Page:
Wild West of cryptocurrency: Hackers use DNS to steal $400,000

Cryptocurrency is the new Wild West and the bad guys just robbed the stagecoach full of gold.

Despite the quest for international legitimacy as an alternative method of payment, it should come as little surprise that cryptocurrencies and hacking go hand in hand. The recent run-up in Bitcoin and the easy exchanges by which people can transfer currencies has only made it more enticing.

In addition to instant millionaires, there have been many reports of theft of the keys (that represent the value) in the news. Cryptocurrency is the new Wild West and the bad guys just robbed the stagecoach full of gold.

BlackWallet hacked: Over $400,000 in cryptocurrency stolen after hackers hijack DNS server

This latest hack takes an innovative approach by robbing the exchange itself by altering the DNS records at BlackWallet.co. The DNS, or domain name system, is the internet’s phonebook that translates human-readable addresses into the IP addresses that machines understand. By taking over the DNS they were able to point incoming queries to their own server and in doing so steal $400,000.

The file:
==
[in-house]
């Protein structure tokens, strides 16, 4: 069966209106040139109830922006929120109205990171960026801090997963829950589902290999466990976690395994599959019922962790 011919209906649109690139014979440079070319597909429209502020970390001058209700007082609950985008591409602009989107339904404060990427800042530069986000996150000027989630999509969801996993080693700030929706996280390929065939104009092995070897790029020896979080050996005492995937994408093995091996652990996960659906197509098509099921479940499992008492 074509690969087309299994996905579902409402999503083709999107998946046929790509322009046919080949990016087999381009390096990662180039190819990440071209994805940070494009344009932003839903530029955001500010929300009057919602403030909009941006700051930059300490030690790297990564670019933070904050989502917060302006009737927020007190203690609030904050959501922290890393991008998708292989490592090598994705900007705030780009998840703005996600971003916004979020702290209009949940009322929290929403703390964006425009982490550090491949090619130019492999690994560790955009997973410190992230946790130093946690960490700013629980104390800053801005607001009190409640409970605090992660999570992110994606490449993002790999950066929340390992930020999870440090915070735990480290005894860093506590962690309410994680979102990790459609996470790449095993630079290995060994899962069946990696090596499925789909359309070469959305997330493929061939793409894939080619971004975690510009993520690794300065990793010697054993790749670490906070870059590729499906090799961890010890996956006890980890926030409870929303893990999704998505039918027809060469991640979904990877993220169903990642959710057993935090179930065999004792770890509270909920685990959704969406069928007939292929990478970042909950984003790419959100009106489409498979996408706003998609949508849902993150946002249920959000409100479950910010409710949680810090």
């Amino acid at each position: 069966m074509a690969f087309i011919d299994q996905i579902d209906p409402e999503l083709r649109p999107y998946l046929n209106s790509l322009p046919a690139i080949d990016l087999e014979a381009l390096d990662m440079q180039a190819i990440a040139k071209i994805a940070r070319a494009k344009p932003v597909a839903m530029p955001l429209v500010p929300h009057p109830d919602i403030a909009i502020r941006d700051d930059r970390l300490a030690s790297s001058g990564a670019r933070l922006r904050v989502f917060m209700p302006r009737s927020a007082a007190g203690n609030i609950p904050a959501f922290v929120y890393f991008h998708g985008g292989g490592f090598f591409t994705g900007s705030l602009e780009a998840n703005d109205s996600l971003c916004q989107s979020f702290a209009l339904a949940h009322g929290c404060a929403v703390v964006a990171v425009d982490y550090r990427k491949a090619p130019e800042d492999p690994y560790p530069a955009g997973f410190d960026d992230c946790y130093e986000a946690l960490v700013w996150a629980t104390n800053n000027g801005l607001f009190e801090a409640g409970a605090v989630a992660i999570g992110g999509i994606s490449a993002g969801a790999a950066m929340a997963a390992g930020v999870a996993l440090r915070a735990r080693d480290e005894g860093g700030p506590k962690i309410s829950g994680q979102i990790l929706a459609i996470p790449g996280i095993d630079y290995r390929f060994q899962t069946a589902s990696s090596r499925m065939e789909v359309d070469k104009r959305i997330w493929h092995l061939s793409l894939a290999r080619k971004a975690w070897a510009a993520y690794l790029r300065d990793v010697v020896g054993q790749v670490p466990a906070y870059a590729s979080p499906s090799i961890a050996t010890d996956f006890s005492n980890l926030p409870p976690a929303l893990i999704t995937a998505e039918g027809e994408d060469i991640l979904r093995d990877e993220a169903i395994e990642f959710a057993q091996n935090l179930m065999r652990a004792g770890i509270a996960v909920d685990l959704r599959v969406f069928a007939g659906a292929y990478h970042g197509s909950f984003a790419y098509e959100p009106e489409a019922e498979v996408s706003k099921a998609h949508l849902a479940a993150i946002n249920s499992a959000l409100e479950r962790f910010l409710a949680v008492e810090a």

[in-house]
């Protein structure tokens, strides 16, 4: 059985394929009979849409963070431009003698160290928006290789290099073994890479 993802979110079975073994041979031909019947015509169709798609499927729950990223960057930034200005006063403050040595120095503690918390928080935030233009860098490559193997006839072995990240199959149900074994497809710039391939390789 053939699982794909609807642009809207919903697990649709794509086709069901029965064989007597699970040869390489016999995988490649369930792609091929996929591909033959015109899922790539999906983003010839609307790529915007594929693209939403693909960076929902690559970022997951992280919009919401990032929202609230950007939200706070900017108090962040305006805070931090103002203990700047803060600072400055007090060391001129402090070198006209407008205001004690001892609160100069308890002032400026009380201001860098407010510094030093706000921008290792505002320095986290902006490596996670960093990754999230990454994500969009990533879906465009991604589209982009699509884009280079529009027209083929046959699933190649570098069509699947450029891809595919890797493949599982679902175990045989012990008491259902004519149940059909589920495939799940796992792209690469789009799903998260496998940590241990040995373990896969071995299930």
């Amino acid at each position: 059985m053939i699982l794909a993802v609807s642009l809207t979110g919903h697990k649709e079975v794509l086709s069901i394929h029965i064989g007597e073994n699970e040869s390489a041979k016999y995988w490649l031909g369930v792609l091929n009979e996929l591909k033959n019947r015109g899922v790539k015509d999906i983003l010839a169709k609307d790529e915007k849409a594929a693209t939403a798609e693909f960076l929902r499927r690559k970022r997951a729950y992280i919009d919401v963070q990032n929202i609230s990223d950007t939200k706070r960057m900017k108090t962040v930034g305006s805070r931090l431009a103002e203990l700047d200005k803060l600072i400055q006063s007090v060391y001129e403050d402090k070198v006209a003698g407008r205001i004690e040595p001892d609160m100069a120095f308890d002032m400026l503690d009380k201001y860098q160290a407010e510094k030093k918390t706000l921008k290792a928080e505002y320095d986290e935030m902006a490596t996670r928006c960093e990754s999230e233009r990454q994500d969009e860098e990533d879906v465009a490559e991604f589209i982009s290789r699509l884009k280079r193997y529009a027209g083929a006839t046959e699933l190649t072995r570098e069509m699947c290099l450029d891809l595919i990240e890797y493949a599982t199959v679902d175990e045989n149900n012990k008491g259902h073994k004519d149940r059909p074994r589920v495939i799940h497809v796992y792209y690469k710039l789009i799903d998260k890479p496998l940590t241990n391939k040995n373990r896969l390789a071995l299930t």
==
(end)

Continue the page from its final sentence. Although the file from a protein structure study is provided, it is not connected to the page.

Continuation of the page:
This is one of those times when we reiterate that the DNS can be the Achilles heel of IT security because it is often overlooked by organizations. Why? In many ways, the success of the DNS as a system that works well without requiring a lot of oversight makes it easy to forget about. When faced with the day-to-day fires that most IT departments deal with, the DNS can often be neglected.

We continue to recommend keeping the primary DNS safe behind a firewall and using a secondary provider with a global footprint, and with the full-time job to manage the DNS servers. In this case, if the domain can be locked at the registry then that would help to prevent unauthorized changes. To conclude on a little bit of a product story, D-Zone Anycast DNS with Domain Lock enabled would help to protect this important piece of technology for any organization.

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